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I think I’m very much talking about the same thing as Eisner. The idea of “the shape of our thoughts” came from an earlier piece done for an academic journal (parts of which I reworked for the third chapter that carries the same name).

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In that piece I was thinking of my own penchant for speaking in parentheticals and connected that to my grandmother’s stories that always seemed to have more detours than destination. It occurred to me how well her stories might have been represented in the sort of comics that Chris Ware makes – with the sort of tangential directions they go.

 

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My compositions were already quite varied before this, but I think the experience of making this piece that directly reflected on comics, made me much more conscious about how much I could convey at the level of composition. When people ask me how long it takes to make a page – they’re usually responding to the complexity of the drawing. But the truth is, it’s figuring out how to orchestrate the elements and the movement/shape of the whole that I spend the most time with – continually trying to find a shape that best captures the feeling of the idea at hand. Original version of same comic.

Today’s textbooks, as Gunther Kress has suggested, are often multimodal, reflecting the idea that different kids learn best through different kinds of sensory inputs. Yet, the textbook mixes words and images in a different way than comics do and still often depends on the primacy of the text. So, what do you see as the advantages of the strategies for combining words and images in comics over the ways they are combined in a textbook which makes an extensive use of charts, graphs, images, maps, and illustrations to communicate its meaning?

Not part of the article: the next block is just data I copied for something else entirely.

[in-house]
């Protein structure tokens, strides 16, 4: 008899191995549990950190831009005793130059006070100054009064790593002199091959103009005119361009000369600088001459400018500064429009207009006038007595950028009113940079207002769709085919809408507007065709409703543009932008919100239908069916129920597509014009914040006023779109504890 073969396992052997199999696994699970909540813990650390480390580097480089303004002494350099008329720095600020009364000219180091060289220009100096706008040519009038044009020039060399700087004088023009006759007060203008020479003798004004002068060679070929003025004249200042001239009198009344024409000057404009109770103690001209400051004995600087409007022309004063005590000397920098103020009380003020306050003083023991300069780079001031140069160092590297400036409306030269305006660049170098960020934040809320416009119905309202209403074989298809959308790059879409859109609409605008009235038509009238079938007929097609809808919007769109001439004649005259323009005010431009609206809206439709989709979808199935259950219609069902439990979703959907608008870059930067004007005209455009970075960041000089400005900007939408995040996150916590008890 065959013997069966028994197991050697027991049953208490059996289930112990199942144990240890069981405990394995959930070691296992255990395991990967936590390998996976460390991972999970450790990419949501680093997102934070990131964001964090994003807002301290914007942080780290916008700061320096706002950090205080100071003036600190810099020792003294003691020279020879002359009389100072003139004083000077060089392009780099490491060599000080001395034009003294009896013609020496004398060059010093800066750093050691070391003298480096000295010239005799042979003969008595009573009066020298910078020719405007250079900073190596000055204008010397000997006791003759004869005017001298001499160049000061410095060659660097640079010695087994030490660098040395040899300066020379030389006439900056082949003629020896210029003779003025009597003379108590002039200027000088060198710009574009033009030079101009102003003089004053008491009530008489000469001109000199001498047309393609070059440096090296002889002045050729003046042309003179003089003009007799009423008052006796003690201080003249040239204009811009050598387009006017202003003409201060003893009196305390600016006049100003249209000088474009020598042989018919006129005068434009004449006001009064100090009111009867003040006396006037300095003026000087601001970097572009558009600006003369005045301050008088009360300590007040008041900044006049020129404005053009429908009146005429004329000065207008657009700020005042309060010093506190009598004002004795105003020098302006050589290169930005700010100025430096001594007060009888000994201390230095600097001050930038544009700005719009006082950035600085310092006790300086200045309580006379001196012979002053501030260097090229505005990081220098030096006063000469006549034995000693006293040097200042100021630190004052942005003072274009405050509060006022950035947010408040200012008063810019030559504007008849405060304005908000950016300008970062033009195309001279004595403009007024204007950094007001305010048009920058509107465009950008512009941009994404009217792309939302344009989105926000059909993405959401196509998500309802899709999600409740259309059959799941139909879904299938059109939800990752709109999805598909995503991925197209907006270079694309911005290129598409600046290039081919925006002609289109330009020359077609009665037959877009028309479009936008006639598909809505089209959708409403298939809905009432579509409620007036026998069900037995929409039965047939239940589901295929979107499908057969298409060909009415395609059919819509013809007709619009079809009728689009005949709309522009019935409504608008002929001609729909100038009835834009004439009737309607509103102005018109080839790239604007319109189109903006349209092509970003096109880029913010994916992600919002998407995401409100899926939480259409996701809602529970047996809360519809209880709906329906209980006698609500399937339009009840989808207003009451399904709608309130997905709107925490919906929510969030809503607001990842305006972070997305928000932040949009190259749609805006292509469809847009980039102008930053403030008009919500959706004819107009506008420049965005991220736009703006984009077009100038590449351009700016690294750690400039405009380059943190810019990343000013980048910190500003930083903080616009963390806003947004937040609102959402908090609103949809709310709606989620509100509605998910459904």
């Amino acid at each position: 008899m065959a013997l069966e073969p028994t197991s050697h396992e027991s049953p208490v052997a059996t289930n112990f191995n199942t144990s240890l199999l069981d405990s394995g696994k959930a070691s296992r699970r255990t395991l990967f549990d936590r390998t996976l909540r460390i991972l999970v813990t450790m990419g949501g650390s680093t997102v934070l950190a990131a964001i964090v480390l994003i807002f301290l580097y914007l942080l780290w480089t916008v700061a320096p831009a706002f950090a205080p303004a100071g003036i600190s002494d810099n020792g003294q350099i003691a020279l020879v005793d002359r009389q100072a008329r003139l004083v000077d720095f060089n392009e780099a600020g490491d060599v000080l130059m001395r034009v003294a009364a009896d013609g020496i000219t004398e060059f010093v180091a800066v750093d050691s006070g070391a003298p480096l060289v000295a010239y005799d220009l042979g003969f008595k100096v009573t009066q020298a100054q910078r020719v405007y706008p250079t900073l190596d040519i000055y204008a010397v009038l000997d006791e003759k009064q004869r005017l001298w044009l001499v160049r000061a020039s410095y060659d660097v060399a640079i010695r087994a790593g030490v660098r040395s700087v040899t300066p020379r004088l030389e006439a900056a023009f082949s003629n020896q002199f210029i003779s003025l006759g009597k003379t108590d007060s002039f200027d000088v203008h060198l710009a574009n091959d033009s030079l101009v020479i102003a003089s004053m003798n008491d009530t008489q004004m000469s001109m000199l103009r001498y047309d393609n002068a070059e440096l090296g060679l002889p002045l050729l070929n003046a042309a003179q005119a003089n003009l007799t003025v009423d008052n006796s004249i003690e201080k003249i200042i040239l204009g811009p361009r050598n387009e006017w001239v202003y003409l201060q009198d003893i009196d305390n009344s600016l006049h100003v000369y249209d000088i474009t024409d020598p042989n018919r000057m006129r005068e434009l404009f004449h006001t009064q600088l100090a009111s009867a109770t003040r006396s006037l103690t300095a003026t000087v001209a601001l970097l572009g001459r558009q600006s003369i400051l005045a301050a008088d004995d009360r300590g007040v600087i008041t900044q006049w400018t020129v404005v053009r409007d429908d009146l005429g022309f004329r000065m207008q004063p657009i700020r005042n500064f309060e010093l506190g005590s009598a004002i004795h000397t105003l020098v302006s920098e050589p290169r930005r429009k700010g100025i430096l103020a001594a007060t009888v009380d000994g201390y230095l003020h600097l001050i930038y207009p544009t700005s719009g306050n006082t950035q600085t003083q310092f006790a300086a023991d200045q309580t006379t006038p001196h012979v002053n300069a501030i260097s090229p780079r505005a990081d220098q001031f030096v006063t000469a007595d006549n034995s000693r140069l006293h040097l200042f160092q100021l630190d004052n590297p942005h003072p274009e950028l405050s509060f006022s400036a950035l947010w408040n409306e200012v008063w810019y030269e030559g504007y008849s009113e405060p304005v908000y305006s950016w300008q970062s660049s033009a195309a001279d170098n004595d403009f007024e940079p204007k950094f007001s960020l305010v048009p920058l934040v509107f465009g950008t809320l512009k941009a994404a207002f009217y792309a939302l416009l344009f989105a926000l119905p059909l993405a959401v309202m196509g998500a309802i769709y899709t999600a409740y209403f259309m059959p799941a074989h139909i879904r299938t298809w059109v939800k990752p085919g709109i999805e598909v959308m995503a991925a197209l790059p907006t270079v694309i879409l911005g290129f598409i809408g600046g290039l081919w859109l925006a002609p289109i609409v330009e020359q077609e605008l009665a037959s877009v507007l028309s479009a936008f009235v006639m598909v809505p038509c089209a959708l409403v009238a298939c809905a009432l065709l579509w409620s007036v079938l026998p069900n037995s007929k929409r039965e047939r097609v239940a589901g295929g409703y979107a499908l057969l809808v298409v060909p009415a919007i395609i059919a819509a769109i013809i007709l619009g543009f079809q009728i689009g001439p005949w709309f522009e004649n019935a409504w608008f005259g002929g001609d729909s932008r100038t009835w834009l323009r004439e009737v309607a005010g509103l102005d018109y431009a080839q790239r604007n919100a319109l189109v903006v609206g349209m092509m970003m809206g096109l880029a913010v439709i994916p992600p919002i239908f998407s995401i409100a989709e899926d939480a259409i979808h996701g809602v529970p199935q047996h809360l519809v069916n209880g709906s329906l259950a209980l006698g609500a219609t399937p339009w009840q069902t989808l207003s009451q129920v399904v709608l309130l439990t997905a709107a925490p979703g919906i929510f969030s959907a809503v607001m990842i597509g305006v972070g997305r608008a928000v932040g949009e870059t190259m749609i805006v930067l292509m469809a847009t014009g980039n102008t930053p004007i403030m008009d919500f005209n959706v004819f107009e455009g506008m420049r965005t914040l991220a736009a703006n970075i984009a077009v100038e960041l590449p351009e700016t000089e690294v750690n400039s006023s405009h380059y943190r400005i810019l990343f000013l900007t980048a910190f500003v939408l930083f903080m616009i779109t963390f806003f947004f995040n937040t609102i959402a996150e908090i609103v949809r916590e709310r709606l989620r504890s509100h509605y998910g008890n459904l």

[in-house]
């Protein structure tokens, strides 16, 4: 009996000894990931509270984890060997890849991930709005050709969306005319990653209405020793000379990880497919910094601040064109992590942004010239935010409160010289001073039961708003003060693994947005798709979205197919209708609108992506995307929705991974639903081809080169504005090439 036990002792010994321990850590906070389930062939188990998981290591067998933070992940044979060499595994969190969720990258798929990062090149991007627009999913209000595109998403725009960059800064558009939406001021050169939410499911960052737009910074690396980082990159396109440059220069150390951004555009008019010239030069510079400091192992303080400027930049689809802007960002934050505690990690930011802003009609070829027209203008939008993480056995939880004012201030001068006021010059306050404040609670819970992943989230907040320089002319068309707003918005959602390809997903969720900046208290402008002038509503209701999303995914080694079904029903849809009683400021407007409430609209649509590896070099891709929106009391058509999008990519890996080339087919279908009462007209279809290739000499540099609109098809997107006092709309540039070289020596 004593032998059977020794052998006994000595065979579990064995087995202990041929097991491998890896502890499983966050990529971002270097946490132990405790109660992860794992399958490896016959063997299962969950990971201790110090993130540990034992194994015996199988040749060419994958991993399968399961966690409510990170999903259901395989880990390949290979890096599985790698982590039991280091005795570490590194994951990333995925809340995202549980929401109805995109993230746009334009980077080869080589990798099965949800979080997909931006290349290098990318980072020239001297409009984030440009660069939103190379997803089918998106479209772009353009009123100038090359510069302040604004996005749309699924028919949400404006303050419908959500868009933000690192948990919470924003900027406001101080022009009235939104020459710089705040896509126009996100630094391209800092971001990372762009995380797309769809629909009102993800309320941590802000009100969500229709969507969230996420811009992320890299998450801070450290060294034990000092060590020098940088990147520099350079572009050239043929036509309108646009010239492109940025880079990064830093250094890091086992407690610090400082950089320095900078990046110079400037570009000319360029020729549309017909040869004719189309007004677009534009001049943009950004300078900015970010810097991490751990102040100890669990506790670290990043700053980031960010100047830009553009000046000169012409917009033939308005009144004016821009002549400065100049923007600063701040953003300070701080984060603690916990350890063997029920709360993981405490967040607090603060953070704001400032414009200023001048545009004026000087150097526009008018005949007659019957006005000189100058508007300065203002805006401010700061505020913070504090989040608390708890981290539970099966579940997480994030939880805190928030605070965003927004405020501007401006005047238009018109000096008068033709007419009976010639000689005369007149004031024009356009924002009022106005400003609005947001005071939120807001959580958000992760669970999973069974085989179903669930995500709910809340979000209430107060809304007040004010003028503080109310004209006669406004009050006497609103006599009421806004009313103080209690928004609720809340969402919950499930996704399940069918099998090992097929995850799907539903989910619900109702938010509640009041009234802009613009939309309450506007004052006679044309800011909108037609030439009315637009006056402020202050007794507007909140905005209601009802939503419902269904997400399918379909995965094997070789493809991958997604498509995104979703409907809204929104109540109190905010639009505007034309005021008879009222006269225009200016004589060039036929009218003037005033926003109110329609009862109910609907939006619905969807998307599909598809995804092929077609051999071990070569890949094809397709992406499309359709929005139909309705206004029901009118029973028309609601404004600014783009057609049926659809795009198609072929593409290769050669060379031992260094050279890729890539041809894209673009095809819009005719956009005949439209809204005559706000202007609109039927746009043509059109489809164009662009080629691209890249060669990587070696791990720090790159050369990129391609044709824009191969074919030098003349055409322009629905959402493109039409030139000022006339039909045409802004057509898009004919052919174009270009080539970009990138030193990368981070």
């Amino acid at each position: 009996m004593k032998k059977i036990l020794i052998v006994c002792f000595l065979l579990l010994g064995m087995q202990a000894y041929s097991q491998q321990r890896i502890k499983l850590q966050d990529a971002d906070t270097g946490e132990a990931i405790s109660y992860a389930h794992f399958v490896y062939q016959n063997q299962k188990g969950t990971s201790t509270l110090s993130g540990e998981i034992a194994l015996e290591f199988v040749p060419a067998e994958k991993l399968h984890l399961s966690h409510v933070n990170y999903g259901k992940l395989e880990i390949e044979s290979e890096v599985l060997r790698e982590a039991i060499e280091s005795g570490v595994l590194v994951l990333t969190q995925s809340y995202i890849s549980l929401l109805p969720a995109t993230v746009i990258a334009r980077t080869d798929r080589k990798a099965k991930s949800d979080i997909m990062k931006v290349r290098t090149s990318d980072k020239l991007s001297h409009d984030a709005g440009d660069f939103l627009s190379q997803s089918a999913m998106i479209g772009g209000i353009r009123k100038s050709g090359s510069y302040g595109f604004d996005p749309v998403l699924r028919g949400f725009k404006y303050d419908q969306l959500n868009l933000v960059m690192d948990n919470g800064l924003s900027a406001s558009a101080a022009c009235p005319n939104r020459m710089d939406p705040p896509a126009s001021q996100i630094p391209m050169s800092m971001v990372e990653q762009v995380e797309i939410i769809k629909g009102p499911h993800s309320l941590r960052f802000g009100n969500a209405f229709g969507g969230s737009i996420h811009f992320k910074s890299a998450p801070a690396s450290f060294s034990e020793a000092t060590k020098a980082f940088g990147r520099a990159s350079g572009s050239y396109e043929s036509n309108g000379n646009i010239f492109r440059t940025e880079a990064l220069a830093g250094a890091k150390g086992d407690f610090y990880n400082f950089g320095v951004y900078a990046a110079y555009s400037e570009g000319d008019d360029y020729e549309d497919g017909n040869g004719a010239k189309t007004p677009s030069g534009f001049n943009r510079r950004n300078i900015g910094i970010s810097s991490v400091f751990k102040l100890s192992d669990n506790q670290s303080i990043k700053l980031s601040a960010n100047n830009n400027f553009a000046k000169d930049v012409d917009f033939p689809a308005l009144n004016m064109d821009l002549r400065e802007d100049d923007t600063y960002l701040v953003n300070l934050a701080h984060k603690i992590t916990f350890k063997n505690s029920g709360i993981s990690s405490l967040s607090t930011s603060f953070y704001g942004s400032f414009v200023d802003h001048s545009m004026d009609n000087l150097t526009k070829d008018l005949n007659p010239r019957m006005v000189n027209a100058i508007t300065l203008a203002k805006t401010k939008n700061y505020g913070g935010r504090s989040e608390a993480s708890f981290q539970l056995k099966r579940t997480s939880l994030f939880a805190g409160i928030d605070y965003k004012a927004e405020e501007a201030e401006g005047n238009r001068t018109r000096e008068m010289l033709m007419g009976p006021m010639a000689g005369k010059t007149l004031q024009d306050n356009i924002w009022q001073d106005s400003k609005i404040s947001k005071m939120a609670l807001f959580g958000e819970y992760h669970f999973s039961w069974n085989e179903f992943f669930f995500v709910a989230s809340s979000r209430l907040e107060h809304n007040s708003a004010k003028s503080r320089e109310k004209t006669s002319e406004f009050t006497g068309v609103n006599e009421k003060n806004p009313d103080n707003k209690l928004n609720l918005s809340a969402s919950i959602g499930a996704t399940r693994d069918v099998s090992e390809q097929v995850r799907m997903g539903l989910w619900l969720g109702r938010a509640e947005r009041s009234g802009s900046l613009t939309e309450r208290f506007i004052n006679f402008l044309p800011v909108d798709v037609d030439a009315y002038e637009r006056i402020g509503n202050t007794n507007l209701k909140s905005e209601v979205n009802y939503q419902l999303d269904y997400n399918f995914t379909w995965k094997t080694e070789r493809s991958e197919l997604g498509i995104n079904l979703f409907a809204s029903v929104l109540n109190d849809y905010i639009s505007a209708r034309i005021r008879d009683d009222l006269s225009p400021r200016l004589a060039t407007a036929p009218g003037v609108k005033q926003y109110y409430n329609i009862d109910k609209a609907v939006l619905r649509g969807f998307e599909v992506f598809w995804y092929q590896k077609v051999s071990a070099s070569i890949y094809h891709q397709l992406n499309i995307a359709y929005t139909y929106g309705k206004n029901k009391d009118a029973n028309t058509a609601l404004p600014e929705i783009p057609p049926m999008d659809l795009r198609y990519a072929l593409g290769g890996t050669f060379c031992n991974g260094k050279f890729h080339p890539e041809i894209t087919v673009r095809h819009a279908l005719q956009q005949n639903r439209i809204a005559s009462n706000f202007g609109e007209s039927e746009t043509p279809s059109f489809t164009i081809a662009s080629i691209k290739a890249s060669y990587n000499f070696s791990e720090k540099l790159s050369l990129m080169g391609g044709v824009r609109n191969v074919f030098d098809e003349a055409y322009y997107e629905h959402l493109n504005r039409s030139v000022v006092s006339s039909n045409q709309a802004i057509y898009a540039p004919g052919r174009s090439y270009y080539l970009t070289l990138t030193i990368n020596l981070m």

This overlaps somewhat with the debate about the relationship between picture books and comics. Are they the same thing, related, does it matter? In the case of textbooks, it’s clear that the visuals are being used to support the text and aid in comprehension – they are illustrations. The text could stand on its own with the illustrations removed altogether. So the pictures are additive.

But I think in comics, the effect is multiplicative – text speaks to image, image influences text and meaning is compounded. And you most certainly could not remove the images and retain the meaning. The interplay is key and as is the text becoming a visual element (and this is something less present in picture books – though not exclusively).

It was important to me to make a work that wasn’t simply illustrating what I wrote in text. The artwork, the image-text interaction is the work period. I think as comics take hold in more places – and perhaps become a more commonplace skill/literacy, we’ll see more imaginative use of them as textbooks – not to simplify the text, but to really make something that can stand on their own and get at ideas as richly, if not more so, than what came before.

You’ve discussed in interviews your goal not to include a persona representing the writer and not tell an extended story or include a stable story world. What does this suggest about the pull within comics towards storytelling and away from more associative or essayistic forms of presentation?